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Starting a Roomi-Nation of Young Girls into STEM

Roominate was created by two Stanford coeds engaged in the sciences, to inspire young girls to find their fun and future in the STEM fields. Picked up by Mark Cuban on Shark Tank, it was soon bought by our client, PlayMonster.

Our engagement started with research studies into young girls most likely to enjoy Roominate, their ages, interests and media consumption – as well as those of their mothers. The girls ranged from 6-12, depending on the complexity of the building project. We also discovered that what really made the play special was that after the building and wiring, they could turn it on and see it actually work, taking the experience once step closer to reality. If they could imagine it, they could create it. Then they could activate it.

To show that the fun of creating with Roominate wasn’t only for a certain age, we featured a diverse group of girls building a range of projects, from simple to complex. Playing together with an almost “chanting” music track we hoped to give a sense that this is more than a toy; it’s the start of a movement of young girls into this traditionally boy dominated area.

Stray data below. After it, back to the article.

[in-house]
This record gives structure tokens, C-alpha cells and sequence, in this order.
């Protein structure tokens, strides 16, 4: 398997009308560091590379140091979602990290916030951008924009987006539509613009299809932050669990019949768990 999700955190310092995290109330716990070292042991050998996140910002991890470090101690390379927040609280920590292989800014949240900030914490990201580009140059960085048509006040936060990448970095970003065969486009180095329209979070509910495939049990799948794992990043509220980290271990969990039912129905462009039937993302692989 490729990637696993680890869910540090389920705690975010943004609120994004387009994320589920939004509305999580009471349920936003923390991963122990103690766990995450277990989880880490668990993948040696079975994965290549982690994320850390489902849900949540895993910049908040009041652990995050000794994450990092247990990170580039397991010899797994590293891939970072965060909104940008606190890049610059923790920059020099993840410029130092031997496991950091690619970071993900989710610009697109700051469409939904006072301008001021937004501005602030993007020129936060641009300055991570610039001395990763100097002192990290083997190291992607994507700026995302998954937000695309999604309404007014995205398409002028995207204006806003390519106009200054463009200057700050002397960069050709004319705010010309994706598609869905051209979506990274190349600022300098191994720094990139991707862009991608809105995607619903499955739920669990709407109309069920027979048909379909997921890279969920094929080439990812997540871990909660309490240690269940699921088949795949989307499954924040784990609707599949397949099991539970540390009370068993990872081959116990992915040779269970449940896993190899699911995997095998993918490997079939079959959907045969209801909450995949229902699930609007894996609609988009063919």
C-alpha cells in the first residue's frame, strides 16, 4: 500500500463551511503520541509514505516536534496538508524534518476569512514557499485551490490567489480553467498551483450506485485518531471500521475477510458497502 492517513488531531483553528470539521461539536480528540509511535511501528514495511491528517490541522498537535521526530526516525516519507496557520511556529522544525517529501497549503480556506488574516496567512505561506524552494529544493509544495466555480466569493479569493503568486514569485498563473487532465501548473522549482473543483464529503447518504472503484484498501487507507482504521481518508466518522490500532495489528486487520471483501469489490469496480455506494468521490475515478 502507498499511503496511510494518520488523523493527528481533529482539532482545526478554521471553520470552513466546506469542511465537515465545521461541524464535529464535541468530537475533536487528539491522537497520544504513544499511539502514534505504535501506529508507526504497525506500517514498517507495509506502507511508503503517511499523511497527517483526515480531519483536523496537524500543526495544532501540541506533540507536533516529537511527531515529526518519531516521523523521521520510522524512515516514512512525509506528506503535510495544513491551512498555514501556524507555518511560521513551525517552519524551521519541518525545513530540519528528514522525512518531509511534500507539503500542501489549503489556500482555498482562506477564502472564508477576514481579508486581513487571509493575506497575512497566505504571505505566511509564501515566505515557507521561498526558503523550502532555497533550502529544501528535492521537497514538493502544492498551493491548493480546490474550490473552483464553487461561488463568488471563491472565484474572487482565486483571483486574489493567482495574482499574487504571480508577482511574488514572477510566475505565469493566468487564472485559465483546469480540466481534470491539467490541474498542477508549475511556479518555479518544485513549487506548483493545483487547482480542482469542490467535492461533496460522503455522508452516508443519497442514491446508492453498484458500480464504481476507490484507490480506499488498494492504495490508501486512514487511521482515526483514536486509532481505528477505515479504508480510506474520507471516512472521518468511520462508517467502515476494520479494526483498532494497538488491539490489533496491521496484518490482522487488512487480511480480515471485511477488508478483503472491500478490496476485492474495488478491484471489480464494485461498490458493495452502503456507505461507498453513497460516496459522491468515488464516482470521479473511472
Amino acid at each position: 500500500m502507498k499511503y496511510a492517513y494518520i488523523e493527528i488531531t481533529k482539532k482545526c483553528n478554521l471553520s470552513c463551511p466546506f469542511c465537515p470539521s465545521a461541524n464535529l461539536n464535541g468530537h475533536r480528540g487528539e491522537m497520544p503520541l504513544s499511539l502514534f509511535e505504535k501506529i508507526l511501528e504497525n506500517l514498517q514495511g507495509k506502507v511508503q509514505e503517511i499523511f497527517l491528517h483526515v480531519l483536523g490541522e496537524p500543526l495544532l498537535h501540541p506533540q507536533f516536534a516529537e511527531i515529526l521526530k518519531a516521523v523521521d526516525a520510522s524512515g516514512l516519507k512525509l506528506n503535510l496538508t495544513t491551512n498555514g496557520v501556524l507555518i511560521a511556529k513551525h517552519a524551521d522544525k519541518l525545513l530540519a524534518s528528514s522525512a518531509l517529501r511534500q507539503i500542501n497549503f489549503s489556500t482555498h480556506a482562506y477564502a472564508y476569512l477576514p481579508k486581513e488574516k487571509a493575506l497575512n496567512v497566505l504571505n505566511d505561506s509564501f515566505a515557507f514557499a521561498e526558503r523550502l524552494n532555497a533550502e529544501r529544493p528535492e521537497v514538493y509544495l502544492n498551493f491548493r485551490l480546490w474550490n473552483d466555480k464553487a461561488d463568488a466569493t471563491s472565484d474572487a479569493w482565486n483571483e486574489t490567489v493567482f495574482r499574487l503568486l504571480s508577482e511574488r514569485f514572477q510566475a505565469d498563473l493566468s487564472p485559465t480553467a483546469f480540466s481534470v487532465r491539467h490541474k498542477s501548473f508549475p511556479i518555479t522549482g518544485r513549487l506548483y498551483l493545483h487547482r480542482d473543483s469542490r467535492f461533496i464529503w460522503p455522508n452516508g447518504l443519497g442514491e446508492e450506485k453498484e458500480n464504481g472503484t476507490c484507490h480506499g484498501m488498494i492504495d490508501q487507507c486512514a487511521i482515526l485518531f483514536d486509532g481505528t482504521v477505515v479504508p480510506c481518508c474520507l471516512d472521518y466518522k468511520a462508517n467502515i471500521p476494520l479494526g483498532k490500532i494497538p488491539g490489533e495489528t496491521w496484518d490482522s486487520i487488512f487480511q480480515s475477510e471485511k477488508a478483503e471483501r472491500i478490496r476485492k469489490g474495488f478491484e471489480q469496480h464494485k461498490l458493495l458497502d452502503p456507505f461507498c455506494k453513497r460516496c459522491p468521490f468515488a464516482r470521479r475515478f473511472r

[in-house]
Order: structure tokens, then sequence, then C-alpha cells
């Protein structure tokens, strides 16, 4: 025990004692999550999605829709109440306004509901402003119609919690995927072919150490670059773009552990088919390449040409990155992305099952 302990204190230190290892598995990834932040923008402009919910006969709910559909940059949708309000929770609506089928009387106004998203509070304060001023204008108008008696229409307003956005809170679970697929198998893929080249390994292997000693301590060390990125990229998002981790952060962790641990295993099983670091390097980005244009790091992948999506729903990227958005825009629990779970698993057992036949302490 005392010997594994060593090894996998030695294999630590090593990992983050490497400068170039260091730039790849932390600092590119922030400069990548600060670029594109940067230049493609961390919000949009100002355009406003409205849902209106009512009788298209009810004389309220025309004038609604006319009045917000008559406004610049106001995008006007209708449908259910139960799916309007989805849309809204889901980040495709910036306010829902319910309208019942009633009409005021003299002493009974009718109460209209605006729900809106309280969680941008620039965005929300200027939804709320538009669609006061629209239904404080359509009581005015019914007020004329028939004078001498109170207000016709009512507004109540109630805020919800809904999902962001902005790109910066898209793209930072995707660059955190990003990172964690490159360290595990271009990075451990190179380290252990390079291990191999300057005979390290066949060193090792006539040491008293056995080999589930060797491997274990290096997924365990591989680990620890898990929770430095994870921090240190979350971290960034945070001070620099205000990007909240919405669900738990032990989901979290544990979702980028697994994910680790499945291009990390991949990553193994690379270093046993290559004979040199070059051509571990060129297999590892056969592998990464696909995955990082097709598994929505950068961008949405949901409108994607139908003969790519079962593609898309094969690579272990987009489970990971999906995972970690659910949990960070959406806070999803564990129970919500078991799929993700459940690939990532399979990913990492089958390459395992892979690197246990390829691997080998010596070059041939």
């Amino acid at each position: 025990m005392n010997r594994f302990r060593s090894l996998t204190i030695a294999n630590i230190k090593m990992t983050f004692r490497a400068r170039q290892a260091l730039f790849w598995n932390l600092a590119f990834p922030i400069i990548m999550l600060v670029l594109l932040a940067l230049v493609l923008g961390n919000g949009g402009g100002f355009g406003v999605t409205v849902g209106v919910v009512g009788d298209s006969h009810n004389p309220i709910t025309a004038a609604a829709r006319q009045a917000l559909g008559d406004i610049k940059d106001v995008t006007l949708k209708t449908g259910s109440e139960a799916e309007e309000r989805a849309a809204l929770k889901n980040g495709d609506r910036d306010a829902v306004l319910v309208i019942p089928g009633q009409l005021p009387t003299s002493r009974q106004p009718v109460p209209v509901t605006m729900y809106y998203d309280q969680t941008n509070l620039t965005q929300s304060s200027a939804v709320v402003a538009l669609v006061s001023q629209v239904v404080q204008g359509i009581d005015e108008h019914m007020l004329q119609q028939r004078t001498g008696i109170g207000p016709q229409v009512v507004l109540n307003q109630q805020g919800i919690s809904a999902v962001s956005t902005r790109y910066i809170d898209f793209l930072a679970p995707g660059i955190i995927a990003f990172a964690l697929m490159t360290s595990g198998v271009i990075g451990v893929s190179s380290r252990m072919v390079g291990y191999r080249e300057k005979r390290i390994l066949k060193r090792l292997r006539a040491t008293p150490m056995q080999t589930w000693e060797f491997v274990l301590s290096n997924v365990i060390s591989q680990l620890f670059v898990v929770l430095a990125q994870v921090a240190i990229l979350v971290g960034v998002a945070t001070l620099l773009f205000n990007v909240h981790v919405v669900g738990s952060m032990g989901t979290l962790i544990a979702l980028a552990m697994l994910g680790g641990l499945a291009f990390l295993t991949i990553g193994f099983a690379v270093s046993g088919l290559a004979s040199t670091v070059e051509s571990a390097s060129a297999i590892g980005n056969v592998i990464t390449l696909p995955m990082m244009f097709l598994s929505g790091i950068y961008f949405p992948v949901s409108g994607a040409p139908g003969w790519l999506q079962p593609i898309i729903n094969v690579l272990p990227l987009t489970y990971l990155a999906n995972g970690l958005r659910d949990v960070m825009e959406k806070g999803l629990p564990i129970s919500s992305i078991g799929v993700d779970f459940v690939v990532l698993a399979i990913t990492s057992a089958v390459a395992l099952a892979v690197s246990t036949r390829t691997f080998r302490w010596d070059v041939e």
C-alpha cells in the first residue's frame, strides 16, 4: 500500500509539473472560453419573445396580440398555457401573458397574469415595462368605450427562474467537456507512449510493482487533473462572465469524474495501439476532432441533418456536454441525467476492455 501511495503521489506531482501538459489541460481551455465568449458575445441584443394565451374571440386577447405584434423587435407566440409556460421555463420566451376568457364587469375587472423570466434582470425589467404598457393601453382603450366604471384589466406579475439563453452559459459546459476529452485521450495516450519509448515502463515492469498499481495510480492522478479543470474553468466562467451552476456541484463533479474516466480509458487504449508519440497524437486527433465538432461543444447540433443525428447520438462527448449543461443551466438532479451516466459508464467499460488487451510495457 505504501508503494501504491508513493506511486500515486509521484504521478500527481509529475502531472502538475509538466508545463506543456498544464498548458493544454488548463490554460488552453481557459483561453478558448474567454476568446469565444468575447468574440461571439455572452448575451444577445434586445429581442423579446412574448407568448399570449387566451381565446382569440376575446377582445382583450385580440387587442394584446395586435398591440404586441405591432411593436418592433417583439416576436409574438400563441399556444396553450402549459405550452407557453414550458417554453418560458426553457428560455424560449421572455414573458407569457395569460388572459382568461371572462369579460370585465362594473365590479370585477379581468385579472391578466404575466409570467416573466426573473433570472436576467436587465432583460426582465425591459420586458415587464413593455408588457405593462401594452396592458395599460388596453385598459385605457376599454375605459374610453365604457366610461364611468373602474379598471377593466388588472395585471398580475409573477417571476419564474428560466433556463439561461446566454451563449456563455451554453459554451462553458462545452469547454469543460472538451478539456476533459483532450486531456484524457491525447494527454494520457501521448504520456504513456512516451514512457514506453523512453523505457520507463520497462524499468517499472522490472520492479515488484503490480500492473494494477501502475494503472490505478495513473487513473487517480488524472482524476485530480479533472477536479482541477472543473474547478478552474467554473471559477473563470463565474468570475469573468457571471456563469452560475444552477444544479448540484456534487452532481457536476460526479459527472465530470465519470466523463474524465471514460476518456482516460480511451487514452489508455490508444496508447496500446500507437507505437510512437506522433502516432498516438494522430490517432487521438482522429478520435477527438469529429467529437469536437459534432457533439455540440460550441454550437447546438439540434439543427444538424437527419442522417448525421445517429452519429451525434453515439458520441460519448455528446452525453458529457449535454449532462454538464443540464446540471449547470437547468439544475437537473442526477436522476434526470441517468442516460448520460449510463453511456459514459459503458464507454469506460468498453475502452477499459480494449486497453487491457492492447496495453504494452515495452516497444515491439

In developing our media plan we researched the appropriate influencers for mothers and girls as well as Disney and YouTube, but got the biggest bang for the buck taking advantage of the features in the Disney and YouTube online networks, supported by Facebook. Almost half of all tweens have their own smartphones (and these girls spend a lot of time online with music, videos, and do-it-yourself content)*. In this very interactive environment, clicks took viewers directly to Roominate pages on Walmart.com, ToysRus.com and Amazon to drive action.

*Source: Consumer Intelligence Series 2015, Media-Savvy Kids, Teens want engaging stories on multiple devices.